The Brothers’ Network wants you to know ‘Black equals brilliance’

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The Brothers’ Network has done this for more than a decade by partnering with almost every museum in Philadelphia and celebrating local artists, as well as putting up plays by up-and-coming artists — the group tackles racial inequity mainly through the arts, culture, literature, history, and heritage.

In June, The Brothers’ Network will be producing the Antoinette Nwandu play “Pass Over,” which is inspired by Samuel Beckett’s “Waiting for Godot,” starring two Black men.

Sterling Johnson, who helped make the “Pass Over” production happen, has been involved with the nonprofit for more than a decade. As a man who stands at 6-foot-4, Johnson said he had to fight against the assumption that he was in school for athletics and not academics, or that because he works for the U.S. Army Corps of Engineers, he can’t appreciate art.

Johnson brought his nieces and nephews to bird watch so they could see they don’t have to be limited by others’ perceptions.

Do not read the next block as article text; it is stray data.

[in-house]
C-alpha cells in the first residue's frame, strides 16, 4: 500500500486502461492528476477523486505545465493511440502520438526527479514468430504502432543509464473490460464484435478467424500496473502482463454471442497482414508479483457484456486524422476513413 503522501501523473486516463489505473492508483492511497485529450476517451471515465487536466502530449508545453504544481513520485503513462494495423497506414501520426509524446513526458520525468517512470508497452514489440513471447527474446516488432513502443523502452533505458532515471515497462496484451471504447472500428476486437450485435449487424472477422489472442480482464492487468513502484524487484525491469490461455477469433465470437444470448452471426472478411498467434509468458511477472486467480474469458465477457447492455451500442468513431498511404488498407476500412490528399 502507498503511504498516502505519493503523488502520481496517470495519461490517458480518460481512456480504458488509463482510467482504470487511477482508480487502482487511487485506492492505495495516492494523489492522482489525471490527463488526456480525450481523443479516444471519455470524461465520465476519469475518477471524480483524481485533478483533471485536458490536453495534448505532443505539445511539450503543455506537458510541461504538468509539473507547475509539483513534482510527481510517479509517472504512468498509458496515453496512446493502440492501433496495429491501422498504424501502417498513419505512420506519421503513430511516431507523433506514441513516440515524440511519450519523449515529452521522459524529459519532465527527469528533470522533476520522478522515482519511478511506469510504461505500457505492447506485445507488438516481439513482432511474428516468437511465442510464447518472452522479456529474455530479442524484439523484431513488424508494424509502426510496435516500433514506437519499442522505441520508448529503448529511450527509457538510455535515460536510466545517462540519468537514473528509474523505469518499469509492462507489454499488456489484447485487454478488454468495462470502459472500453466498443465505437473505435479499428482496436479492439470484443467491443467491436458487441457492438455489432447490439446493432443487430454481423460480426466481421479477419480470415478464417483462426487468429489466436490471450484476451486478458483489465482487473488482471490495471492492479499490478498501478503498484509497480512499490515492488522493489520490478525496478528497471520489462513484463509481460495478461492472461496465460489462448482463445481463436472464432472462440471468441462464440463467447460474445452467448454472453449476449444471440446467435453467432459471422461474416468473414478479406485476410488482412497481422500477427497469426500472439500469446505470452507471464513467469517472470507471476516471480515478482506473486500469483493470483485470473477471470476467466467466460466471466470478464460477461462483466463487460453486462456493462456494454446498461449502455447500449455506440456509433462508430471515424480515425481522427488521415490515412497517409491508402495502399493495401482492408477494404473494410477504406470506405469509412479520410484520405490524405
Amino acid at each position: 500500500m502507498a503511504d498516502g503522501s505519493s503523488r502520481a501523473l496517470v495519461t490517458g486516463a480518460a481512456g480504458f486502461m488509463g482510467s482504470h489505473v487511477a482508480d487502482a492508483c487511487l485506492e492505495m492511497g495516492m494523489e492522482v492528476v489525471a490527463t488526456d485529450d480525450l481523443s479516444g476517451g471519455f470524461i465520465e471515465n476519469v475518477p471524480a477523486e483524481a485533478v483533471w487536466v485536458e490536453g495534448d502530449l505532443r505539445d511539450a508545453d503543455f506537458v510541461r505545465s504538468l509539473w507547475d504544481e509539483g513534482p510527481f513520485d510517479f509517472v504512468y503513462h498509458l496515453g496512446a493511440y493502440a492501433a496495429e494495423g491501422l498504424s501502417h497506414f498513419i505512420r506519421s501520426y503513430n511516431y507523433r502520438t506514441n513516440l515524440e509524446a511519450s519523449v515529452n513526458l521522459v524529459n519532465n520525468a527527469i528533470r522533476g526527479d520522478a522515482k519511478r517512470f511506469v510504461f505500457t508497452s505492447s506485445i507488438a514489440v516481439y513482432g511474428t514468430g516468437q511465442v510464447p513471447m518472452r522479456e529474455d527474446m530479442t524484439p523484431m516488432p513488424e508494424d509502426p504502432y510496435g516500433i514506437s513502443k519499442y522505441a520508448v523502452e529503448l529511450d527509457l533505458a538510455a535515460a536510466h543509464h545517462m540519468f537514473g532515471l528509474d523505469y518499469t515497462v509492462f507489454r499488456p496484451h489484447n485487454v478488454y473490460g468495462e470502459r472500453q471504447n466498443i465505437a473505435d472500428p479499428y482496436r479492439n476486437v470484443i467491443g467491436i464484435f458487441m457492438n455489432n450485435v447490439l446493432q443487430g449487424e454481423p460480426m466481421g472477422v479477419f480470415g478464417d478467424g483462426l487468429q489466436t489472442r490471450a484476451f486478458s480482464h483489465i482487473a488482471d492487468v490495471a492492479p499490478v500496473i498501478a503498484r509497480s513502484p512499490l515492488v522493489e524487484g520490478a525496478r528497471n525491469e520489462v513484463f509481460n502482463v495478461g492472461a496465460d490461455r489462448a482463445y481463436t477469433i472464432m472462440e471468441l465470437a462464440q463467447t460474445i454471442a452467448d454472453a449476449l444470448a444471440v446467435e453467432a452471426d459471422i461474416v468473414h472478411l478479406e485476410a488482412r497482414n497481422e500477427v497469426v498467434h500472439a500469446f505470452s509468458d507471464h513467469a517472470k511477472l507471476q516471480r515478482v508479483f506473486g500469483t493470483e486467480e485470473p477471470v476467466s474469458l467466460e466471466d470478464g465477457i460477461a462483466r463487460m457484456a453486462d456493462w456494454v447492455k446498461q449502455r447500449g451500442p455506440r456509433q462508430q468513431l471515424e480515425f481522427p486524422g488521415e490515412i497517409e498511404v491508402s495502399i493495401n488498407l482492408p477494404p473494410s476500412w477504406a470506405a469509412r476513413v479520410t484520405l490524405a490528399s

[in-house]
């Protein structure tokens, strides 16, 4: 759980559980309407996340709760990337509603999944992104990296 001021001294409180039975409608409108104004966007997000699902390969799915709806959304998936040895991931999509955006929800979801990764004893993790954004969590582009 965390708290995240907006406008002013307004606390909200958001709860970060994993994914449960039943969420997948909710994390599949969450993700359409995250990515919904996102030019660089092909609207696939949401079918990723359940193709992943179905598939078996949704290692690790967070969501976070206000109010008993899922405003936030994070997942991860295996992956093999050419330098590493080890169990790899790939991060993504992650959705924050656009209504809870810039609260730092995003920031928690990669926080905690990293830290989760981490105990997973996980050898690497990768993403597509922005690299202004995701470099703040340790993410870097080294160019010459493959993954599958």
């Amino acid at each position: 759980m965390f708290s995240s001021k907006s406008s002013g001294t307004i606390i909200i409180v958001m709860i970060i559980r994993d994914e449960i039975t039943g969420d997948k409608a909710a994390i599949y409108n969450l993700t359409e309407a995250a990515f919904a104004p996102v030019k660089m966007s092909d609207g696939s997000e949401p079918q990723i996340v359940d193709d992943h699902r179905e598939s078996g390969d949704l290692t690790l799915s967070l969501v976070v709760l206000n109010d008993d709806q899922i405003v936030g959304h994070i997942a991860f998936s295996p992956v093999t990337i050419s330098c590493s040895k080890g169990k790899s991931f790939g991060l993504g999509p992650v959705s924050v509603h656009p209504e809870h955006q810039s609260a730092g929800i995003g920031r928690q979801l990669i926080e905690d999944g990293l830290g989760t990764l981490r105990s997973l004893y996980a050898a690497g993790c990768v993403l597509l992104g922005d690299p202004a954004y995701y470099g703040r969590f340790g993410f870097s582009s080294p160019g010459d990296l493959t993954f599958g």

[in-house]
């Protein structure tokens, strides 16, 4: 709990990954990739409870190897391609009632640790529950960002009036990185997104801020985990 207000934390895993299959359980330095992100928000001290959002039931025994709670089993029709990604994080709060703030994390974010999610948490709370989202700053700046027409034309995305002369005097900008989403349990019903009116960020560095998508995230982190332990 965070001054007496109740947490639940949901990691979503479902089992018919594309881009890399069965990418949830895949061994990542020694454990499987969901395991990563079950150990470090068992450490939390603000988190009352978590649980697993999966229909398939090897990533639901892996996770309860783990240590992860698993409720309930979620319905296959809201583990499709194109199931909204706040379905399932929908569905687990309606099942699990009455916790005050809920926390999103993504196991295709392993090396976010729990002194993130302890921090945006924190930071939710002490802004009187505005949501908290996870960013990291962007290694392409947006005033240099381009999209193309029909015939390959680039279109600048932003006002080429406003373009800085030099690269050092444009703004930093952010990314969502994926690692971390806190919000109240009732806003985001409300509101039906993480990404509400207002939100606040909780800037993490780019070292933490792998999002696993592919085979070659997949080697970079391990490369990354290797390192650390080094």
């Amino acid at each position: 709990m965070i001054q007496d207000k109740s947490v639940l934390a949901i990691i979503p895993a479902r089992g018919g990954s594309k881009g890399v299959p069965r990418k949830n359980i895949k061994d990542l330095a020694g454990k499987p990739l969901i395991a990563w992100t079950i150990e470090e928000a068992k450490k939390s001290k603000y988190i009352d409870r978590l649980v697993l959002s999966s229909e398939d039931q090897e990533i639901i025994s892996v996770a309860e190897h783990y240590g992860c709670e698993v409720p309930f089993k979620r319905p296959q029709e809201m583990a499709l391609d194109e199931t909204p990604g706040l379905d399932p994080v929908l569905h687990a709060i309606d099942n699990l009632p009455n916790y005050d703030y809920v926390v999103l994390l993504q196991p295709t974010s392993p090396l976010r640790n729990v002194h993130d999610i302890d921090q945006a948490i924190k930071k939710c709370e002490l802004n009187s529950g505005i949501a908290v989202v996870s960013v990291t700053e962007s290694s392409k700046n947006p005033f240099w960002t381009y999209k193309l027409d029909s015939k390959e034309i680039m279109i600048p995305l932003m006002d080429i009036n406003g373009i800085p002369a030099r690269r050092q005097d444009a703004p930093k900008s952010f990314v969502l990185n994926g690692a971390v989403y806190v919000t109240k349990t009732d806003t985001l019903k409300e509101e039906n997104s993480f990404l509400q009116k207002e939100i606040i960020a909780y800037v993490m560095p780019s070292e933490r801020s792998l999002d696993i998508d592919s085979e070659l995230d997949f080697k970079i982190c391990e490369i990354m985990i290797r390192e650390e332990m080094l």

Keith Russell teaches a group about the fish at Fairmont Park
Keith Russell teaches a group about the fish at Fairmont Park. (Ximena Conde/WHYY)

“You can always find something interesting, go wholeheartedly into it, and be involved. So my job as an adult is just to expose them,” said Johnson. “They may become birders, they may not, but at least they know that that’s out there. They see somebody who’s doing it, who looks like them, who didn’t let life define him either. So that when they come an opportunity to try something different, they’re not afraid and struggling.”

Russell said events like Sunday’s are a great way to get new people into birding. In between helping the small group of people spot Canadian geese and yellow warblers visually and audibly, he was able to share some of his work.

Attendees learned that his bird monitoring program allowed the Audubon Society to realize approximately 1,000 birds flew into a building in Center City last October. The data was the genesis for Lights Out Philly, where buildings voluntarily turn off internal and external lights that might lead birds to get confused and crash into buildings during their migration.

Still, Russell said the organization has been a great way to learn about what other Black men are doing in Philadelphia.

“If you’re Black, even in Philadelphia, there’s a need for Black people … to get together and sort of compare notes and be inspired by each other,” said Russell.



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